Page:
Why not simply directly invest in Market Vectors Oil Refiners ETF (NYSEARCA:CRAK) rather than taking a long and short position to synthesize diversified exposure within downstream energy? There are several reasons. The first is expenses. CRAK's expense ratio (0.59%) is higher than the combined expense ratio of XLE and XOP. Liquidity is an even bigger concern. CRAK trades only 10,000 shares daily while XLE and XOP both trade millions of shares daily. Average bid-ask spreads for CRAK are higher as well. The CRAK ETF has only traded since August 2015, but it appears as though demand for trading is not relatively high. Of course, investors must consider short selling constraints (costs and capabilities) when evaluating these two alternatives. Any institutional investor with low short selling and overall trading costs will find it difficult to execute a refiner strategy using the CRAK ETF given its limited liquidity.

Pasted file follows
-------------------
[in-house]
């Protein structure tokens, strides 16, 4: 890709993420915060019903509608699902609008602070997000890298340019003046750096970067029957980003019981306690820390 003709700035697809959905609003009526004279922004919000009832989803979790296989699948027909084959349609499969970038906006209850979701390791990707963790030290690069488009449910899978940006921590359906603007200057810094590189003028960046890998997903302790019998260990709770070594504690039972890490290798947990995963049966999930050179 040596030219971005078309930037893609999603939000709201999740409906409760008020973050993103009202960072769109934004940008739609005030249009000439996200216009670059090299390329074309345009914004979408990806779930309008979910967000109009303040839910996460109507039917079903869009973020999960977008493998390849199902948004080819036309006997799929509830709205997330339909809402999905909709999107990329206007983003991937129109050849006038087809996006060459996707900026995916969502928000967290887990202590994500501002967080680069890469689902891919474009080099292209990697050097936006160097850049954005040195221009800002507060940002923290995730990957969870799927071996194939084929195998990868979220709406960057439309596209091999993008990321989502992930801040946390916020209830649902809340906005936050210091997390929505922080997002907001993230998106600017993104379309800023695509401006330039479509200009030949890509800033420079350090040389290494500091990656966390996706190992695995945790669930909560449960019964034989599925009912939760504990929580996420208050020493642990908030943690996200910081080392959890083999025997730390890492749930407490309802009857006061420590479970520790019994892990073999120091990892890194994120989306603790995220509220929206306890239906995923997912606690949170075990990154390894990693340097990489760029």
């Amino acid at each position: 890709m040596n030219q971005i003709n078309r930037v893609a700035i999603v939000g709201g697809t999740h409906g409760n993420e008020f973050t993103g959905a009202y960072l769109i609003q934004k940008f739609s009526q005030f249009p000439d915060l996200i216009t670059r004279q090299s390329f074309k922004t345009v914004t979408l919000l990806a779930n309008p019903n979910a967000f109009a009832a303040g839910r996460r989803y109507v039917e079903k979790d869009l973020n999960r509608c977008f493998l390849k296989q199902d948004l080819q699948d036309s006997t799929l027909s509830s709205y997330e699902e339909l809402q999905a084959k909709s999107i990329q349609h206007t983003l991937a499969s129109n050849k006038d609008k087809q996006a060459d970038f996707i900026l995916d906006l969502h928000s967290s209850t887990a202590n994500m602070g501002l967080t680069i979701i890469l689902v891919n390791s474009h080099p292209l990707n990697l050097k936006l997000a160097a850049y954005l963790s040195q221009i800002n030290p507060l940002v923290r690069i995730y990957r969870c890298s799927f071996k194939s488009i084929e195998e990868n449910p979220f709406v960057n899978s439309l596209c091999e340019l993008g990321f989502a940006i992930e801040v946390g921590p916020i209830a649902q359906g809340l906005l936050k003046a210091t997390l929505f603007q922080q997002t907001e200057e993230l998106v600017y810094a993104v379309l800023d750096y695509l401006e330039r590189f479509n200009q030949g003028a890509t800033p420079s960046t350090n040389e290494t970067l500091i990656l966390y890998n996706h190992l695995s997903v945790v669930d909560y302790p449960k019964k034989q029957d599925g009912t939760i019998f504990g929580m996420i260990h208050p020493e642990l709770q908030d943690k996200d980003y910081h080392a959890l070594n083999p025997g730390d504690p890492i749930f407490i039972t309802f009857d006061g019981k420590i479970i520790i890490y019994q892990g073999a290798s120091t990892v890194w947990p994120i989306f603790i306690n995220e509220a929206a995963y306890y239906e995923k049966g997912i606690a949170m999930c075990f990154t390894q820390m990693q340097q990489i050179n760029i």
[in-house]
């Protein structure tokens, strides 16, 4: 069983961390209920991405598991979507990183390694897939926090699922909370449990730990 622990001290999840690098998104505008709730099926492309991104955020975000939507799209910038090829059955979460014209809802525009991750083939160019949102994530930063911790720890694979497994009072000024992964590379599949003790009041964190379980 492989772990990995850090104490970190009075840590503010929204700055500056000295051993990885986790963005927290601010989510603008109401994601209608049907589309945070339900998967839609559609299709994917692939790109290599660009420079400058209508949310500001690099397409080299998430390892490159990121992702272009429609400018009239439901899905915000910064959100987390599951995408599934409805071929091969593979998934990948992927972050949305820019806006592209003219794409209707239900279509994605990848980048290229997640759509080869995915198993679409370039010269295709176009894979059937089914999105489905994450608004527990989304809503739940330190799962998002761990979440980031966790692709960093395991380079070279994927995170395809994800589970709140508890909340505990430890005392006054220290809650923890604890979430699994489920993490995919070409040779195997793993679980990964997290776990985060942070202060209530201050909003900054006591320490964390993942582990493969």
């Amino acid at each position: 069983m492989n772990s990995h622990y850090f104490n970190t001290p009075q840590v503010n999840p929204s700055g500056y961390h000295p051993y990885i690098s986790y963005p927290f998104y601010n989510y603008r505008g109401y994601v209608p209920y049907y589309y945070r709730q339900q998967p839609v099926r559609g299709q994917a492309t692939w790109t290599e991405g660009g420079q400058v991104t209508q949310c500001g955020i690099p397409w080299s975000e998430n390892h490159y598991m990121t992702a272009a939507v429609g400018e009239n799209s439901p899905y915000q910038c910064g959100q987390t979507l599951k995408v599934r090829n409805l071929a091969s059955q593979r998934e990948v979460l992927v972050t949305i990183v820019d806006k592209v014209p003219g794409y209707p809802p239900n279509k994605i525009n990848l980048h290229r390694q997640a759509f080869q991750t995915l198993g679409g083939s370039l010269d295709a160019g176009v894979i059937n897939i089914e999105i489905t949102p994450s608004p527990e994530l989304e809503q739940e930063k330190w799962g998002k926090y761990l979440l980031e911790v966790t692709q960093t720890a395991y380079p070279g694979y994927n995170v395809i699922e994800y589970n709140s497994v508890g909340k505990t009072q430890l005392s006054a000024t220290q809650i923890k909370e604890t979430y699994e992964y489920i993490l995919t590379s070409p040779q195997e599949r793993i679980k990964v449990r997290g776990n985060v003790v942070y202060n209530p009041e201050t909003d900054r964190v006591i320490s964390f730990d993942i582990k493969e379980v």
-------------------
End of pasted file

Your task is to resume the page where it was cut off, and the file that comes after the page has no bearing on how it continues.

Key Statistics of CRAK (as of 2/12/2016)

Net Assets

$3.76M

Price Per Share

$17.45

Fund Manager

VanEck

52-Week Range

$17.01 - $20.88

Asset Class

Equity Energy

# of Holdings

26

Weighting Type

Market-cap

Beta

0.65

Alternatives

XLE-XOP

Average Spread

0.38%

Average Volume

10,283

Premium/Discount

Listing Exchange

NYSEArca

Dividend Yield

0.527%

Expense Ratio

0.59%

Click to enlarge

Sources: ETF.com, VanEck website, Analyst Calculations

Turning back to the XLE-XOP strategy, exhibit 2 shows price difference of two ETFs and XLE/XOP ratio, proving the fundamental idea. One could argue that profit potential is very limited, but we expect XLE would continue to outperform XOP if oil price stays around $30. Investors can consider building position when oil goes up higher and XLE/XOP ratio drops to 2 or lower. Compared to simply holding positions of oil ETFs, holding XLE and XOP has several benefits. First it wouldn't necessarily lose money if the oil price is mildly trending up as small energy companies might still struggle. Second, same reasoning for small energy companies, the trade would still make money if oil just stays at $30 levels. The payoff of the trade would be asymmetric.

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Exhibit 2: USO, XLE/XOP & XLE-XOP